Welcome to the 100 Word Stories podcast at oneadayuntilthedayidie.com. I’m your host, Laurence Simon.
This is Weekly Challenge, where I post a topic and then challenge you to come up with a 100 word story based on that topic.
The topic this week was YES:
And we’ve got stories by a lot of people:
- Thomas Pitre
- Steven the Nuclear Man
- Tura Brezoianu
- Serendipidy Haven
- Cliff – Uncle Monster
- Miata Stardust
- Norval Joe
- Planet Z
The next 100 word stories weekly challenge is on the topic of Number – Pick any number.
And if you want to spam your social networks with this episode, use the Share buttons at the end of the post… this obligatory cat photo should help make the Internet go faster:
Don was a yes man. He worked as general manager for a large factory and distributor of pharmaceuticals. Anything the CEO or CFO asked of Don was carried out immediately, and without question. Don knew that many of the items shipped overseas or sold to large, big-block retailers was of questionable quality and composed of outdated compounds. Anything in the warehouse past the expiration date was automatically sent to India, Africa and South America. Don had no idea that a large shipment of tainted baby formula found its way into the stores, and onto the shelves of his own kitchen.
Steve voted yes on everything. The cause, or the proposition, mattered not. He voted yes when a petition was circulated to build a new sewer plant down the street. He voted yes when they wanted to convert his building into a VD clinic, shelter for street people and a half way house. He voted yes to raise property taxes and approve the school bond– and a big yes on the new city law that prohibited anyone to be out after sunset. Neighbors voted yes at a secret meeting to drag Steve into the woods and feed him to the bears.
Yes! Yes! Yes!, she exclaimed. His intense and diligent study of the literature, medical charts, illustrations, and current publications paid off. His colleague’s advice was helpful as well. Everything he heard from the crowd of Lotharios at the tavern was spot on. He was relieved, as he had been trying for months to do it right, and to please the women he was serving. He learned to take it slow, not to rush through anything, to ask, politely, for feedback, and not be selfish when he was engaged in an act as intimate as bleaching the undercarriage of stylish women.
I was lucky to be alive! Even more fortunate to have crawled out from the wreckage with barely a scratch on me.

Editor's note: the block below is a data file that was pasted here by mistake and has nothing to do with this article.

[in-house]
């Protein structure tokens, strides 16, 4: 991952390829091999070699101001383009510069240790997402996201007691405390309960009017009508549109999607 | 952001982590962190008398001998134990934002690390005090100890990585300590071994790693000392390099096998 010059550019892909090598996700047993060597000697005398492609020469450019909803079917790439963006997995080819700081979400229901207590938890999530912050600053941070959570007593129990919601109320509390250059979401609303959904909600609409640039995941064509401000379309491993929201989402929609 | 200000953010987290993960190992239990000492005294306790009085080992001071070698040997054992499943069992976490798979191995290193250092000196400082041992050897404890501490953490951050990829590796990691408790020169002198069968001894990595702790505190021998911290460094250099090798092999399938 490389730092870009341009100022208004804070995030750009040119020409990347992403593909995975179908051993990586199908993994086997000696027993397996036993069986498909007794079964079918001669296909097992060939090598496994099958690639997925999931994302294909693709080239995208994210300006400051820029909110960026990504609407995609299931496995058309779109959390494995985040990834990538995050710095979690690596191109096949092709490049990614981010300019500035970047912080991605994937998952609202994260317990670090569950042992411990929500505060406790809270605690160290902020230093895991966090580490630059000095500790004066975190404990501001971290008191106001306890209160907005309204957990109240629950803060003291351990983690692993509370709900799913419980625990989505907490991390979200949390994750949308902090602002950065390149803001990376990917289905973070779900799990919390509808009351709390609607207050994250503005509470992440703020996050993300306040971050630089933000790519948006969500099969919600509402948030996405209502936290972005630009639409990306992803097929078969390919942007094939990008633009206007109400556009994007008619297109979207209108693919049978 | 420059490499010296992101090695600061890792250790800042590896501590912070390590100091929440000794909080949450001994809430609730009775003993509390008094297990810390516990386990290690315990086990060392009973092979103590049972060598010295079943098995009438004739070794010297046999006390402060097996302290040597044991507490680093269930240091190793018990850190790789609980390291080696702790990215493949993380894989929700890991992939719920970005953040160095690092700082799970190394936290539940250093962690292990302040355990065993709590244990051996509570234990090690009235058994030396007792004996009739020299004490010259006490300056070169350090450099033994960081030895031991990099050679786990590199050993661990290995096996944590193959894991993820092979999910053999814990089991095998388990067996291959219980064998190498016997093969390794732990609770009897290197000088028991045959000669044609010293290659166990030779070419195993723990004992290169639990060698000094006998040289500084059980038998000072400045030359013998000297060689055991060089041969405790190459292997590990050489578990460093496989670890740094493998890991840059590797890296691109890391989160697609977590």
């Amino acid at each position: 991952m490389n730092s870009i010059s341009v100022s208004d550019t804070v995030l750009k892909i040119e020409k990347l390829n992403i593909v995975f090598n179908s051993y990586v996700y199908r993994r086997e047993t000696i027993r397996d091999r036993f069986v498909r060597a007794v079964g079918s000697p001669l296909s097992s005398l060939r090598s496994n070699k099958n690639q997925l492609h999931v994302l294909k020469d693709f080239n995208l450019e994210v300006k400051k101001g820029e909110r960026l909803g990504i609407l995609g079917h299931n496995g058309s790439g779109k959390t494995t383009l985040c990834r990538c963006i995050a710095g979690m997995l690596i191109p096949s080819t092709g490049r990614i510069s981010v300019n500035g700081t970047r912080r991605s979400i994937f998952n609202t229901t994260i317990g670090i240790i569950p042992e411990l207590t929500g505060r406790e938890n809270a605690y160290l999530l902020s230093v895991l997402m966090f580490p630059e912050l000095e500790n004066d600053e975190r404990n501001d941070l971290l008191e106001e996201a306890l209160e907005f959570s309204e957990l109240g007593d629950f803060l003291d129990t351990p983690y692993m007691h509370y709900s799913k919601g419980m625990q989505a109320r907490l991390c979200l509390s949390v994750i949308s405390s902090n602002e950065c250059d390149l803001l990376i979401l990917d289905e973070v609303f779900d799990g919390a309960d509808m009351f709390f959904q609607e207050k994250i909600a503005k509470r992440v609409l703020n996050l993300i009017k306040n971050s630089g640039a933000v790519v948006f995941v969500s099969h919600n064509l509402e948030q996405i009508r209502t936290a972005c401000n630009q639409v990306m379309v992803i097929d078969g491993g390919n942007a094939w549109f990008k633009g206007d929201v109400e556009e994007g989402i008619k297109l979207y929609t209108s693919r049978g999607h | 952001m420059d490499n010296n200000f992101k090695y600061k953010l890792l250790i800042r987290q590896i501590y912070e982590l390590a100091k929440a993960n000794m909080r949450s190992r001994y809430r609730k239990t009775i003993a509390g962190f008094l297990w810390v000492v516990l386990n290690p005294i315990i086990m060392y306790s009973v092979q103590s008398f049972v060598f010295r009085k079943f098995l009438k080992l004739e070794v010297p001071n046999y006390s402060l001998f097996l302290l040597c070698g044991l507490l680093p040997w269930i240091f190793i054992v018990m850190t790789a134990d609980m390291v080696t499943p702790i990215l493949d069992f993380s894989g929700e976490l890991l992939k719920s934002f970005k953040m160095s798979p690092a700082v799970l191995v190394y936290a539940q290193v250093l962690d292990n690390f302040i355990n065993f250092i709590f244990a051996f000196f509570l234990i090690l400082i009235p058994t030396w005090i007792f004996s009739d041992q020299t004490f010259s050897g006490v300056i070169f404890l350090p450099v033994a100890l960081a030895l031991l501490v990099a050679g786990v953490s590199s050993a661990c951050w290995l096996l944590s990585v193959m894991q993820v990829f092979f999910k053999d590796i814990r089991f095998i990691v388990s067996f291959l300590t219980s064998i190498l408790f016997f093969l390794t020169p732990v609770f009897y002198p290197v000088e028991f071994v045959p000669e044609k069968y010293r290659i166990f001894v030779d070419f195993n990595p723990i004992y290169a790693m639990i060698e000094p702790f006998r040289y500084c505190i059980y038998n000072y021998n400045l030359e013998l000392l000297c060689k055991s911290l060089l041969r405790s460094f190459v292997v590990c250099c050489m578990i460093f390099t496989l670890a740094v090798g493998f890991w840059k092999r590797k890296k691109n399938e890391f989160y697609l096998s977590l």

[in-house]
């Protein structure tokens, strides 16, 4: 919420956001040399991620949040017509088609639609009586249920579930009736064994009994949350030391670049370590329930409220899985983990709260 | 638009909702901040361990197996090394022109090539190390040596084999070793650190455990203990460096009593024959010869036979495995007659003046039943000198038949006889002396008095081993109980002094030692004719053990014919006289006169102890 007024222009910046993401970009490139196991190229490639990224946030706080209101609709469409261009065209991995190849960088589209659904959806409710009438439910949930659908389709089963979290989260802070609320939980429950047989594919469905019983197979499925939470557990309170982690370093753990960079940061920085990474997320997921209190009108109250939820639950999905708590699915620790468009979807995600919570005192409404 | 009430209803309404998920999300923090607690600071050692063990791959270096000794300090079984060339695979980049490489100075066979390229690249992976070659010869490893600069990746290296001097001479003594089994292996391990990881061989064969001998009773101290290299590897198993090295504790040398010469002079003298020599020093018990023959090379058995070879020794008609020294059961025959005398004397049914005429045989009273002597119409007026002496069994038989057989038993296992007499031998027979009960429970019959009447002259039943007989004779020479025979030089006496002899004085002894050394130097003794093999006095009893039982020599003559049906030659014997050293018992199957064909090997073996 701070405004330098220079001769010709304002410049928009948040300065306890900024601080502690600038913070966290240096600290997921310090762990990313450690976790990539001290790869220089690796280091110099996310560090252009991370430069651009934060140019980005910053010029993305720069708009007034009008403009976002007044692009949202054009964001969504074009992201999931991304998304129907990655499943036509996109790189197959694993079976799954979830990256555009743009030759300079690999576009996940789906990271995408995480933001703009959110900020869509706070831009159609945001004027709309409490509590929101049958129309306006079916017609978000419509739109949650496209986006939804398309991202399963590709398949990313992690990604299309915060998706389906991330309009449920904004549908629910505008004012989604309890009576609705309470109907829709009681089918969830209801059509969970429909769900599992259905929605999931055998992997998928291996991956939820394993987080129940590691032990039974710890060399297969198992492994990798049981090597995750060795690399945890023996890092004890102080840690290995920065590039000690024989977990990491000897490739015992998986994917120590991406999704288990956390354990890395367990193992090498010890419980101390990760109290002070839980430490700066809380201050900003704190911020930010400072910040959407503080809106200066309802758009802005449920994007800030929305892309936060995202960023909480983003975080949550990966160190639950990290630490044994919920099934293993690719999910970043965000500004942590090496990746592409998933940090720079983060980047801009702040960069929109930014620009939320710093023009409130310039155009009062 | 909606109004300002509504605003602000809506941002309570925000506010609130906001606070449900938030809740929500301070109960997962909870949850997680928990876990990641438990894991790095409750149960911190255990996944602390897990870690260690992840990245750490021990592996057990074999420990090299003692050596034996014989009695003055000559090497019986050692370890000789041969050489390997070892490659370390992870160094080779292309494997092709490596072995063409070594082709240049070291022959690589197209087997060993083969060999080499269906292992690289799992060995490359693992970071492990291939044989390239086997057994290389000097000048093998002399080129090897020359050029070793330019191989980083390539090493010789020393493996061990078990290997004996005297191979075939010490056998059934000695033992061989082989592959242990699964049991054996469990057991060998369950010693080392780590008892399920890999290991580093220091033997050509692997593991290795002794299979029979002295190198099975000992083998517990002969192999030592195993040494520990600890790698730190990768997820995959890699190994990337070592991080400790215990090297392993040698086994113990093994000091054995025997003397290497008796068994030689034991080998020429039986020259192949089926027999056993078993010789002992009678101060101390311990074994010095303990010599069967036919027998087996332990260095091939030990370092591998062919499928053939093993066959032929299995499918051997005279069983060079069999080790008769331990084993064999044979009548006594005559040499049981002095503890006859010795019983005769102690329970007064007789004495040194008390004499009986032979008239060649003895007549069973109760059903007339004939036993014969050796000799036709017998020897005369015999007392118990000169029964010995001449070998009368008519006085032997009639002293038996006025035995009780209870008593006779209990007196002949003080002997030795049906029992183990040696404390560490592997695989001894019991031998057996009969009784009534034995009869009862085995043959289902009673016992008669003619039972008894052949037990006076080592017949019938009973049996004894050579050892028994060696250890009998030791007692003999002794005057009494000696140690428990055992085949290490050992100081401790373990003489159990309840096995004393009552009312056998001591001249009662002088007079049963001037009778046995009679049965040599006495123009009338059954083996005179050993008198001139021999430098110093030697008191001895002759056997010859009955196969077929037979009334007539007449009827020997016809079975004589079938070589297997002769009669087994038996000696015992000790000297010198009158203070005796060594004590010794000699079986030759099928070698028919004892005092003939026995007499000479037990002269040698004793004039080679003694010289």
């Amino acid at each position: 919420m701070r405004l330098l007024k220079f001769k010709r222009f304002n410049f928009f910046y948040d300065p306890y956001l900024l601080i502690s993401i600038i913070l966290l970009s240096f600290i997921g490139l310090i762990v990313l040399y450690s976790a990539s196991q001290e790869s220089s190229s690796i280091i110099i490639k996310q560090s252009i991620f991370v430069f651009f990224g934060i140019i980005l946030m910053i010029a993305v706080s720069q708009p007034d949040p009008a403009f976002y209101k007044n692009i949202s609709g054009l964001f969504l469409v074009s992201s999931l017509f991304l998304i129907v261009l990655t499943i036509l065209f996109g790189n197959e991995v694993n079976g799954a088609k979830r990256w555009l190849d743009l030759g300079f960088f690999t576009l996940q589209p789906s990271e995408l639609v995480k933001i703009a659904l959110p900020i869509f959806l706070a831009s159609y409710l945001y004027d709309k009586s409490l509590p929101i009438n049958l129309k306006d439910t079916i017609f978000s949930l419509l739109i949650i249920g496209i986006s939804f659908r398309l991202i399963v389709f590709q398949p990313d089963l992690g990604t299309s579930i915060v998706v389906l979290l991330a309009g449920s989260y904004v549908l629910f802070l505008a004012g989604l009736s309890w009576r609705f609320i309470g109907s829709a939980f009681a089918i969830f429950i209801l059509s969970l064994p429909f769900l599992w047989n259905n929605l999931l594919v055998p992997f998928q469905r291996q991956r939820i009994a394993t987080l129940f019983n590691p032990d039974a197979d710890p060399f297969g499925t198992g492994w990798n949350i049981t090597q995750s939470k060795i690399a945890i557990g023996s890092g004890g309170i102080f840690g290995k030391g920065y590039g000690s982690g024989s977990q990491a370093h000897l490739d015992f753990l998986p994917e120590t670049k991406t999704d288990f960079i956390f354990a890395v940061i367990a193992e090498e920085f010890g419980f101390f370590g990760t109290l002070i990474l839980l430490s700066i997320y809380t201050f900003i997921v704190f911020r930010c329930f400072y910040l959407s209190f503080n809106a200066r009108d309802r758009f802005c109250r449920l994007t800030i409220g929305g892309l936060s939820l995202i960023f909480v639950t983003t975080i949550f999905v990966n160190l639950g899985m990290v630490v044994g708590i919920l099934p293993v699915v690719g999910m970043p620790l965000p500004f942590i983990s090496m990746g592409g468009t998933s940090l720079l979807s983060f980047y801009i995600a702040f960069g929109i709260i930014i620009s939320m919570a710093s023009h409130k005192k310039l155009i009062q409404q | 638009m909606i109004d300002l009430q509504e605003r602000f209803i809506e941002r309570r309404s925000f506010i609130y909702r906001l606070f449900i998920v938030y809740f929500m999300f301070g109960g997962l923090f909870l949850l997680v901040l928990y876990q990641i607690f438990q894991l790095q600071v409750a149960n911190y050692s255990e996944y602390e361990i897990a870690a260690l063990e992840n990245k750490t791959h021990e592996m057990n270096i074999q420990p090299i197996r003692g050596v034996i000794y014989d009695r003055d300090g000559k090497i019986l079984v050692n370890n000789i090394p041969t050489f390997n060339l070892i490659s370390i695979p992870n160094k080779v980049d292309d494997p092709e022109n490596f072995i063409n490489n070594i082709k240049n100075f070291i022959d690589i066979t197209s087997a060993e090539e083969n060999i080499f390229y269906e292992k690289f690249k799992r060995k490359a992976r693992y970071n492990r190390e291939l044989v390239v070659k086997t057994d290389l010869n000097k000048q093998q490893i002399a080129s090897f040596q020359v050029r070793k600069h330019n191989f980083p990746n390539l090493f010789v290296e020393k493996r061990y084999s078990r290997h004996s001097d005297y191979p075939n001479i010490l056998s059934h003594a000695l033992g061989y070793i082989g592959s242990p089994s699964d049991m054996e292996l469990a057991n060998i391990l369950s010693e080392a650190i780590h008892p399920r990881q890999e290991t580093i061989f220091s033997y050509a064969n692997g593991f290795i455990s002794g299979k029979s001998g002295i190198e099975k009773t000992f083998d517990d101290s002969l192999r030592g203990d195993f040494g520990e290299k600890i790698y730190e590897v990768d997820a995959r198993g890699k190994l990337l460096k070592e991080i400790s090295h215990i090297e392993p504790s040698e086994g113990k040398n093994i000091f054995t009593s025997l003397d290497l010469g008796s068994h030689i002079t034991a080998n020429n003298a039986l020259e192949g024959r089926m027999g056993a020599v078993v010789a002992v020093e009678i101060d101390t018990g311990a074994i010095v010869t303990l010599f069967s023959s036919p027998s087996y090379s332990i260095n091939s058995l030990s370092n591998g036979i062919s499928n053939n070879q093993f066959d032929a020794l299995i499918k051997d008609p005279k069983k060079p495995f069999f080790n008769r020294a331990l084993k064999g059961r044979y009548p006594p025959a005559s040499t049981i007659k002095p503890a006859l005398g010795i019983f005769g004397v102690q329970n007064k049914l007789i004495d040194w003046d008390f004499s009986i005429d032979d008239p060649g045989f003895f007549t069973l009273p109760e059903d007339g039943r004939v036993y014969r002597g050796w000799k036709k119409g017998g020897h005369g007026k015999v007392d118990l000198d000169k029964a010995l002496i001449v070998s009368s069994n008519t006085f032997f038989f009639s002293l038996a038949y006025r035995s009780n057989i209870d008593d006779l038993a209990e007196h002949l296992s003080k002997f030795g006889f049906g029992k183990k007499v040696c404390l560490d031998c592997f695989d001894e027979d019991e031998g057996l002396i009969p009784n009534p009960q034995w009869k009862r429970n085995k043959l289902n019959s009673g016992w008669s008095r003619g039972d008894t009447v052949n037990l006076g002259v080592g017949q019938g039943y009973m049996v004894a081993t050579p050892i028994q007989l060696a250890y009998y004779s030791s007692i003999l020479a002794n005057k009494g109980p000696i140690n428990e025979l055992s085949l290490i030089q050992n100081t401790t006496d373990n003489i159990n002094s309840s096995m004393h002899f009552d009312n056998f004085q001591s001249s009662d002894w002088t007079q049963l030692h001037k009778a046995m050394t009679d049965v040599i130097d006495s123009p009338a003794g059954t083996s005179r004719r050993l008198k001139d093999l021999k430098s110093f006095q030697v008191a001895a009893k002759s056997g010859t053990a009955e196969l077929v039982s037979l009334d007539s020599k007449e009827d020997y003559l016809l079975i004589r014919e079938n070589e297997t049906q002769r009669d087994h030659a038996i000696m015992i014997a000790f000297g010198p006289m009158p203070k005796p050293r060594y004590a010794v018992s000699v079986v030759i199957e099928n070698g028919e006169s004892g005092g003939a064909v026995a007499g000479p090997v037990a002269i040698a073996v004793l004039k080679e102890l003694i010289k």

Even so, the doctor was unconvinced:
“Does it hurt here?”, he asked, prodding my stomach.
“And here?”, poking each of my arms in turn.
“And what about here?”
“Yes – that hurts!”
He looked down at me, folded his arms and pursed his lips, and I could tell he was completely baffled.
“Could I make a suggestion?”, I offered. Bemused, he nodded.
“You could try poking me with the blunt end of that damn scalpel, instead!”
#2 Yes Men
Even monarchs can become too powerful!
Frustrated at the spineless oafs that most of his courtiers seemed to have become, he summoned his advisors to a full meeting of the Royal Council.
“How am I to run this kingdom, when surrounded by a crowd of obsequious ‘yes-men’?”, he thundered: “Get out, and find me a Council who do not fear to question me!”
Some time later, the new Council was convened – hard-nosed civil servants to a man, they challenged every policy the king proposed.
Frustrated, at their complete lack of support, he had them all executed… for insubordination.
#3 For better, for worse
“Do you love me?”, she asked.
“Yes”, he breathed in her ear.
She clasped his hand tightly, “Then let’s get married… soon!”
Still breathless and intoxicated from the frenzied passion of lovemaking, he succumbed: “Yes, let’s!”
The happy day arrived – the sun shone, everyone smiled and cried in equal measure and the bride looked radiant – and so she should, considering the small fortune that dress had cost, he thought.
They turned to face the priest.
“Do you take this woman to be your lawful wedded wife?”
He looked into her eyes realising that all along, he’d meant to say ‘no’.
George had often wondered how he might cope if ever faced with a life-changing choice, such as the one he now faced. Now the time had come, the realisation dawned that he was hopelessly inadequate and nothing like the action hero he’d dreamed he’d be.